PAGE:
Medal of Honor: Frontline

Medal of Honor: Frontline

Saving Private Ryan and Band of Brothers took the relatively mundane genre of WWII films to a new plateau by injecting a raw, visceral style focusing on the brutality and chaos of the battlefield. Your grandad’s war was suddenly hip, happening, and gory…and Electronic Arts was quick to capitalize on this violent renaissance by creating the Medal of Honor series. Like Steven Spielberg’s films, this is exciting—if decidedly melodramatic—warfare.

This third-person action adventure title, the first for next-gen platforms, plays out like a war flick highlight reel. Storming the beach at Normandy? Check. Sniper showdown in a bombed-out French city? Yep. Rustic country villages overrun with Nazi tanks? They’re in there. These stages look spectacular, drawing obvious inspiration from the aforementioned movies. Bullets scream past your soldier’s head, bunkers explode, and troops scurry into foxholes all around him. It’s so frantic and realistic, it’s hard to not get caught up in the action. The soundtrack also works overtime, scoring the action with a sweeping orchestral bombast. It’s truly Hollywood-caliber stuff, and heightens the game’s cinematic feel dramatically.

As undeniably successful as its presentation is, Frontline’s gameplay can’t quite match its slick exterior. Levels look dazzling, but the actual tasks you must accomplish in them are often so contrived that all the realism fades away. During the amazing opening sequence in which you storm the beach, the artifice is all too apparent. Instead of just running up the embankment and fighting for your life like a real solider, you must run around and find four fellow soldiers who need help. Fire a few shots near their heads to offer “covering fire” and they’ll move to safety.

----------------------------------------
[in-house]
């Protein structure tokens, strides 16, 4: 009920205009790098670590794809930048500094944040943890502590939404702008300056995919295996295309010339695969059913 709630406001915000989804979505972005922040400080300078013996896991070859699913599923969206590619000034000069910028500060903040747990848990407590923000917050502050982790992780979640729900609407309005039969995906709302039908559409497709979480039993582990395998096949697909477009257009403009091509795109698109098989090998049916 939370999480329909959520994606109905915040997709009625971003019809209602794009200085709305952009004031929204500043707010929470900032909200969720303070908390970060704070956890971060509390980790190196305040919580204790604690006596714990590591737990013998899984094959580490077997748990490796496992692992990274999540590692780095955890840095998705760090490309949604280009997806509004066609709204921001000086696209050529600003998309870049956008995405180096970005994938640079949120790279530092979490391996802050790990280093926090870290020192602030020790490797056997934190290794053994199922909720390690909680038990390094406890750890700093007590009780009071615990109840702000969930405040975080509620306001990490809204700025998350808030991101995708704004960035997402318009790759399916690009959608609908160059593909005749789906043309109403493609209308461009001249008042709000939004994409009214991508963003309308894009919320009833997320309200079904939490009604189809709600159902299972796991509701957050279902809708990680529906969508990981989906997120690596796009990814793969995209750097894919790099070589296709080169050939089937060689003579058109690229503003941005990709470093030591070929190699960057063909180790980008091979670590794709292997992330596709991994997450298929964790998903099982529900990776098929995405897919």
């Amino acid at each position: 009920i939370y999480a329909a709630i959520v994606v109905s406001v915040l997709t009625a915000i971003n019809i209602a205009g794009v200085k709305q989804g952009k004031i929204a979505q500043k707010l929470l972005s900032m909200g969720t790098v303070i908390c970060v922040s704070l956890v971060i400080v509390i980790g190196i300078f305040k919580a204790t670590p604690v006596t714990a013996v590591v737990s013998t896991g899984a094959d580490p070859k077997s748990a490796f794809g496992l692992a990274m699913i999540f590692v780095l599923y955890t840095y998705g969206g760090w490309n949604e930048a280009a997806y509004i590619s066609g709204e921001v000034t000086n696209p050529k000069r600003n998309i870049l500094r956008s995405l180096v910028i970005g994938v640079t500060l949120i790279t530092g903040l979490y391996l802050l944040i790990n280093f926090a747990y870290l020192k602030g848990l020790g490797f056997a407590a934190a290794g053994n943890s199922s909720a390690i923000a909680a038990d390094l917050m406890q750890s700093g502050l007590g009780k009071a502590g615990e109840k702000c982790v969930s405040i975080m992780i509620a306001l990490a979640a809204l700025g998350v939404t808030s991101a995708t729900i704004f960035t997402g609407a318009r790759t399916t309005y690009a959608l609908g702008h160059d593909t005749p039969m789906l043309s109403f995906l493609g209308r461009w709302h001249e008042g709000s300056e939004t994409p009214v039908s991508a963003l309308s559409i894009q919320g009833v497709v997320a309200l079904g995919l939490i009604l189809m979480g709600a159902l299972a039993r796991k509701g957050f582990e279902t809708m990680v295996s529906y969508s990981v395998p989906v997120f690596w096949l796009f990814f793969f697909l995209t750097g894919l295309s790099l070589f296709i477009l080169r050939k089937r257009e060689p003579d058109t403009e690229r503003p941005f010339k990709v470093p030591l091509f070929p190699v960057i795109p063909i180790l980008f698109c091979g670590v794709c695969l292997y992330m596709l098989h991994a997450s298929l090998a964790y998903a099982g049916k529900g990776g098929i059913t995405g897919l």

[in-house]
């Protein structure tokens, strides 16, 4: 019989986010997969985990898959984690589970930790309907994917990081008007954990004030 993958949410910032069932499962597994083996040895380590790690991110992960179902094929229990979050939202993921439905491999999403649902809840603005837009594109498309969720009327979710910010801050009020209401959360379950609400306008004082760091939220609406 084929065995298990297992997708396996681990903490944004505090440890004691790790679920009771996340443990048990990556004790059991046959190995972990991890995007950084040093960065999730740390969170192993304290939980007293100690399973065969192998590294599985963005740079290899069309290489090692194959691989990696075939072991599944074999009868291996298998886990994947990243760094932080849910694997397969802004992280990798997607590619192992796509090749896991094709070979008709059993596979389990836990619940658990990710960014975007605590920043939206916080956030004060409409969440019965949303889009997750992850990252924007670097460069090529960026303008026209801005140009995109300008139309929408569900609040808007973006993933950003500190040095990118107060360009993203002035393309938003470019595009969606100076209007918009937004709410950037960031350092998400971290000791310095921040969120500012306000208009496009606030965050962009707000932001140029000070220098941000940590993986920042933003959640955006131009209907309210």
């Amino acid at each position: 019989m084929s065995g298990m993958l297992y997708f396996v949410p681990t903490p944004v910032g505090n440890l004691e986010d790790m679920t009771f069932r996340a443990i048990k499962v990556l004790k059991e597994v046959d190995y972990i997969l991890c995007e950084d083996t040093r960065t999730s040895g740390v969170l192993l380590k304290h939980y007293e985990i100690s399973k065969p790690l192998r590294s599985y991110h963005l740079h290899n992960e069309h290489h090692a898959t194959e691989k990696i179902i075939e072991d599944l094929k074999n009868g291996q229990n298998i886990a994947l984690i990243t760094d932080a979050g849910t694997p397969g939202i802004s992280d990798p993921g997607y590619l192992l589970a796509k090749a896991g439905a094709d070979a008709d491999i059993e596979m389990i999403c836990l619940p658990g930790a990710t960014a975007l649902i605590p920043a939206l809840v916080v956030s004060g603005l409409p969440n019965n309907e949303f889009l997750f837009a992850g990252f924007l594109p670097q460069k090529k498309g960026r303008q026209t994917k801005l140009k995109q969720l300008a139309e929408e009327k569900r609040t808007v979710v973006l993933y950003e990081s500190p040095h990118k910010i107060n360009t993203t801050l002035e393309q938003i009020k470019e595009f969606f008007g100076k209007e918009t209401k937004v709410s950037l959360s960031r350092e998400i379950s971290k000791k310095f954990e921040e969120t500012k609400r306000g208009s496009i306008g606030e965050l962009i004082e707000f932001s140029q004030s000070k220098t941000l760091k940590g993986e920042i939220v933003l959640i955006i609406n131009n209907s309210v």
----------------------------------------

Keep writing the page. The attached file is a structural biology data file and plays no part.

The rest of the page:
Similarly unrealistic goals pepper many of the stages, and unless you pay very close attention to the objectives, you’ll likely miss some obscure goal as you progress. Nothing rips the illusion of legitimacy like reaching the exit of a stressful stage and seeing “All objectives not completed.” Hoofing it back through the stage to climb to the top of some random church or looking for documents in a clock significantly salts the thrill of video warfare.

Compared to the PlayStation 2 version released in mid-2002, this Xbox port doesn’t offer much in terms of new content; the only real addition is a Deathmatch mode for up to four players. The level designs are far too large for a small group of players, the options are limited and, due to the old-fashioned weaponry, battles often degrade into a game of who can reload his rifle first.

Copyright © 2004 Ziff Davis Media Inc. All Rights Reserved. Originally appearing in Xbox Nation.